During these years of therapy and counseling, questions were asked and I got to look at questions in myself. In a way, I guess, self-inquiry started by new ideas being brought up to me and maybe being introduced to different kinds of literature. That really helped.
Renate: Let’s focus on the big event, which was in the year 2010. You went into a solitary retreat. No, the year 2009 somebody gave you a guest present and you went on this retreat?
Renate: Then you came back and you went back.
Renate: And on the last day of the retreat, what happened?
Tess: You just said it there, something about this big event. It’s a non-event.
Renate: I could always say.. we wait all our lives toward this event..
Tess: And it’s a non-event. I have to say that because.. It’s difficult to talk about it.
What happened in my case, was all week long there had been things happening. I thought there were things in front of my eyes. At one stage the whole world went completely silent and there was just silence—maybe for thirty seconds or a minute. So, there were things happening. I just opened my eyes and thought I must get them tested when I go home and so on.
On the night, packed up and ready to go home from the retreat. I sat into bed and as I sat into bed, turned off the lights. I was in a rural area and I was going to look out the window to see where the curtains pulled, or whatever, and there was a light over this side of the room. I thought, what’s that? I looked, and the light came closer. I still looked away—I don’t know why or how, but I know but I’m checking out the curtains.. this sounds extraordinary..
Then it came right up, it came right up into me, right up here. And inside, I don’t know whether there were people, or what, but they were inviting me in. It wasn’t just an invitation like, would you like to come in. It was an invitation that I could not refuse. So, I went in.
I don’t know what happened then, but I’m sitting up in bed and there’s a vision, we call it, going on at the end of the bed. And, I knew when this happened, I knew I had found what I was looking for. I think as soon as the light came or something. At some point, I was totally overwhelmed or overcome by “This is what I have been looking for, for all my life.” I would say my shoulders fell, it was like the relief of the world.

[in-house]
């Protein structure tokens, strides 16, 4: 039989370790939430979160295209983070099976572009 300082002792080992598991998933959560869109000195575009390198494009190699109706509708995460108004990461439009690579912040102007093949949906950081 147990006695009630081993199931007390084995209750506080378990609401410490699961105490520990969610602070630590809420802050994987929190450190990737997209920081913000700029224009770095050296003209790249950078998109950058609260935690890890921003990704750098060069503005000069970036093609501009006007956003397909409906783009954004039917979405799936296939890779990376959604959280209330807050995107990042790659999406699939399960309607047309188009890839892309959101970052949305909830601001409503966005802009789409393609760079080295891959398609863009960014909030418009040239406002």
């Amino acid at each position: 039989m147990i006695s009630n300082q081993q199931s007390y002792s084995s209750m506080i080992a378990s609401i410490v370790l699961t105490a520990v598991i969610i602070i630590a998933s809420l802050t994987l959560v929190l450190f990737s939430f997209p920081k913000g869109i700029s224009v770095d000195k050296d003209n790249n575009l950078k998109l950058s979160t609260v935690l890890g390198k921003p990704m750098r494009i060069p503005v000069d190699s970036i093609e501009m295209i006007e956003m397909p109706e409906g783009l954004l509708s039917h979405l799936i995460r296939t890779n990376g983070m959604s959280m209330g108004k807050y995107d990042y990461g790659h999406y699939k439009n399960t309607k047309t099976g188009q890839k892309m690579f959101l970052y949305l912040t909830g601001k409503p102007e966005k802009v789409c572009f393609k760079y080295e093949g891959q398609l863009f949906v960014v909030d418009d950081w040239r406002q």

Renate: So what actually was it?
Tess: It was a vision. All I can say is it was an outpouring of creativity. An outpouring of visual creativity and I knew what it was. I recognized it and I knew it was what I had been before I was born into a body, and what I will go back into after I leave the body. I knew this. Nobody told me. There were no words, but I just knew this.
Renate: You said, “ I knew..”
Tess: I knew.
Renate: “I knew and I knew that I knew.”
Tess: It was just..
Renate: This huge relief?
Renate: Off your shoulders?
Tess: Just relief.
Renate: Of the world? What was it?
Tess: I don’t know what it was. I suppose that all one’s life, one is maintaining themselves. There is a certain energy or restriction holding yourself together, or keeping it all going, or something. It just went, like (sound of blowing air between her lips). You know the way you can’t say to somebody who’s uptight, relax? Well something happened and, relax.
Tess: That relaxation has remained. And, security. A sense of security.
Renate: So if somebody would ask to know, who are you, what would you say?